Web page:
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Genesis of a Fatal War, pt. 2
The Joke Is On Us

Actually, what happens in iraq returns in pieces.

The fourth anniversary of the Iraq war isn’t a joke-ridden occasion, although I’m not of the opinion that just because something has been a catastrophic tragedy that has killed tens of thousands of people, destroyed a nation and now risks precipitating a regional war, it shouldn’t be made fun of. If that was the case we’d never have had “Catch-22” and “M*A*S*H” and “Slaughterhouse Five,” the great satirical novels of military absurdity in World War II and the Korean War, or even “La vita è Bella,” “Life Is Beautiful,” the great movie by the Italian Roberto Benigni, which won four Oscars 10 years ago and managed to turn the horror of the Holocaust on its head not by denying it, but by denying it (with the kind of slapstick humor you might have expected of John Belushi or Bill Murray) the ability to conquer a child’s innocence and sense of joy (see an excerpt here). You can’t laugh away an executioner. But humor stands up to brutality by demolishing its rationale, by showing it up for the perversion of humanity that it is. Laughing in the face of the executioner is a more powerful last rite than anything a priest could dish out. In that sense humor is powerfully redeeming, but I think only if humor is on the side of the good: Humor is the weapon of the powerless or the virtuous. In the hands of the powerful it’s not humor but cruelty.

When nations go to war you invariably hear this business about “God is on our side.” The more easily proven and therefore useful question should be: “Is humor on your side?” In the Iraq invasion, it wasn't on America's side. If you’re the invader and the jokes are at your expense rather than at the expense of those you’re trying to defeat, you’ve already lost one of the most important battles of the war, and will likely lose the rest.

Looking back a little at the jokes that accompanied the early days of the invasion and the occupation, we can see the sickness behind the jokes, the kind of sickness at the heart of the justifications for the war: the arrogance, the presumption, the ignorance that led the Bush fraternity boys to launch a war of choice any college freshman who’s taken a survey course in Middle East history could have told them they could not possibly win. I went on The Internets, as our Lord and Savior president likes to put it, and looked up a few military jokes from the period. Here’s one: Question: Who is an Iraqi Hero? Answer: He’s the one that waited thirty seconds before he surrendered. Well, no one puts Iraqis and surrender in the same sentence anymore. Question: What should Iraq get for its air defense system? Answer: A refund. I can tell you now that none of the soldiers involved in the five recent helicopter crashes in Iraq are telling that sort of joke anymore.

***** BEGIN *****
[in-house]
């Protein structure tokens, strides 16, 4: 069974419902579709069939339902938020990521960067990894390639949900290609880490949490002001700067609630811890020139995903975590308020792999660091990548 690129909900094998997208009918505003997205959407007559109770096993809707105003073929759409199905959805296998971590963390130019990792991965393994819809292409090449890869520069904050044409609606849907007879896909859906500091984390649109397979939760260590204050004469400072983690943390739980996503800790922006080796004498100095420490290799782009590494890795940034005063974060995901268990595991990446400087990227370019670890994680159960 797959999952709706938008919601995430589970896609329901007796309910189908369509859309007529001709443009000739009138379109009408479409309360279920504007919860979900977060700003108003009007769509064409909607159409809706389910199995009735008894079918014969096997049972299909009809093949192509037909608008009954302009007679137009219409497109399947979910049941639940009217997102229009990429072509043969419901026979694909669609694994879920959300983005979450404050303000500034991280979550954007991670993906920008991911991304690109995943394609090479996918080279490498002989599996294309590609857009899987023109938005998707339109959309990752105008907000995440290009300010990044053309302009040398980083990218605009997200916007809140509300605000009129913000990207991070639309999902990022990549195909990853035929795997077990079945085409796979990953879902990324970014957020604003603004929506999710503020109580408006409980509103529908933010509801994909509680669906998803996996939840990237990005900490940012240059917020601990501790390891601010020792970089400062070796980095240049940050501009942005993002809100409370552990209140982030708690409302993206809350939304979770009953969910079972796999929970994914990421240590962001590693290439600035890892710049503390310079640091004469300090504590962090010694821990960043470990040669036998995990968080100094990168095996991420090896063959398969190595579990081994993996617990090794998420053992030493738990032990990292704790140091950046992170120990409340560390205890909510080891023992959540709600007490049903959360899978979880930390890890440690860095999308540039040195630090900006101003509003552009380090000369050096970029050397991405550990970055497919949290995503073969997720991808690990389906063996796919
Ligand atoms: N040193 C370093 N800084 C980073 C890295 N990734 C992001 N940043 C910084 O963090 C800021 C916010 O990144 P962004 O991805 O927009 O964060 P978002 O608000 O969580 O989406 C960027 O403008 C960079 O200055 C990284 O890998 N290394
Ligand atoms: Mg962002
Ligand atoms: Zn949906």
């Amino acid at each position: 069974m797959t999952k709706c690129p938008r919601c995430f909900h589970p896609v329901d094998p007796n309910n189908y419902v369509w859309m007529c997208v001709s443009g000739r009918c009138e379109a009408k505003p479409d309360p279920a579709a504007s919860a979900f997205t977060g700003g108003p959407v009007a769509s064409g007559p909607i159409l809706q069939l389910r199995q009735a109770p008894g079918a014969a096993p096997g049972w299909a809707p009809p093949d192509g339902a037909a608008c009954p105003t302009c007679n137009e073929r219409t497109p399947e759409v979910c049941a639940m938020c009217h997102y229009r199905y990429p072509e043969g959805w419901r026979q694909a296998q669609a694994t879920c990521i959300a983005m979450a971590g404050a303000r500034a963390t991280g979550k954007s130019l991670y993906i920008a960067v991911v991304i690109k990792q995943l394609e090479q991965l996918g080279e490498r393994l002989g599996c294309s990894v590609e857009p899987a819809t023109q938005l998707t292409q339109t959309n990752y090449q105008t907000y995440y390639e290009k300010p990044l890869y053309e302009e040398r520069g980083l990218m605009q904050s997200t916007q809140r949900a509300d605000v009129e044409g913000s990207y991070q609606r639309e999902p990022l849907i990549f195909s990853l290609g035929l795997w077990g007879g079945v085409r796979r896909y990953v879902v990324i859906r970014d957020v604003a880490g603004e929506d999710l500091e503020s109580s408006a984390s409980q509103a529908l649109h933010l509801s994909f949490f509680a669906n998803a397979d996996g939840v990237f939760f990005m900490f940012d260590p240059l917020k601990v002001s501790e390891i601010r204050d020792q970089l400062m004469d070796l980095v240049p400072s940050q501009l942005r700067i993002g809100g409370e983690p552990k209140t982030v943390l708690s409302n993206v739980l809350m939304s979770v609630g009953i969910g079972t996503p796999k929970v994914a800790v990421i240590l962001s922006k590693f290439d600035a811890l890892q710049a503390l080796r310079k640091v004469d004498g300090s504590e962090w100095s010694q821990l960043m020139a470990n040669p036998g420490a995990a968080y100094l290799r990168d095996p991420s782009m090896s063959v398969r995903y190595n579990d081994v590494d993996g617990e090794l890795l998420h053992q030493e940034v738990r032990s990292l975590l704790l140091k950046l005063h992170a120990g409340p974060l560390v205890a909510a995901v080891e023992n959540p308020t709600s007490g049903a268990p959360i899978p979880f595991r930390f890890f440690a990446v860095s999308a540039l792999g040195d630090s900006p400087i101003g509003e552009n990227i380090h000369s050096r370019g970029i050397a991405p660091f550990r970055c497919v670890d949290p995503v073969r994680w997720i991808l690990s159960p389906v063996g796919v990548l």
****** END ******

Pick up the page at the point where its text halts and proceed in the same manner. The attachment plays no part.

Here’s one from Dennis Miller on the Tonight Show one month before the invasion: “I would call the French scumbags, but that, of course, would be a disservice to bags filled with scum. I say we invade Iraq, then invade Chirac.” These jokes of course were all told with the assumption that fighting the war and victory were never in question. They’re the essence of imperial humor. We joke, therefore we conquer. The triumphalists were telling them like it was their due. The jokes weren’t just a projection of wishful thinking or presumed victories. They defined the Bush doctrine by other means.

You can see now how far off the mark the jokes were, how stupid they were really. You can just as clearly see that the jokes that have the most bite now are the jokes made at the time by those who weren’t nearly so sure all the French-bashing and hilarious warmongering on Iraqi surrender monkeys was particularly wise. Here’s Tina Fey on Saturday Night Live, one week before the invasion: “In protest to France's opposition to a U.S. war in Iraq, the U.S. Congress' cafeteria has changed French fries and French toast to freedom fries and freedom toast. Afterwards, the congressmen were so pleased with themselves, they all started Freedom kissing each other. In a related story, in France, American cheese is now referred to as Idiot cheese.” It probably still is. She wasn’t finished: “And don't think that by eating Freedom fries that you're being patriotic and helping the war effort. Use less gasoline, read a newspaper. You know what? How about we cool it with the Freedom fries anyway, you fat asses! We are the fattest country in the world. Have you ever walked around an American mall? It's nothing but Chick-fil-As and Lane Bryant track suits busting at the seams!”

Leave it to David Letterman though to sum up the entire Iraq war, past, present and future, in one line. Here’s how he joked right about the time of George Bush’s “Mission Accomplished” speech on the USS Abraham Lincoln, which was a joke in itself: “We have defeated Saddam Hussein and Iraq. The good news is, Iraq is ours. And the bad news is, Iraq is ours.”

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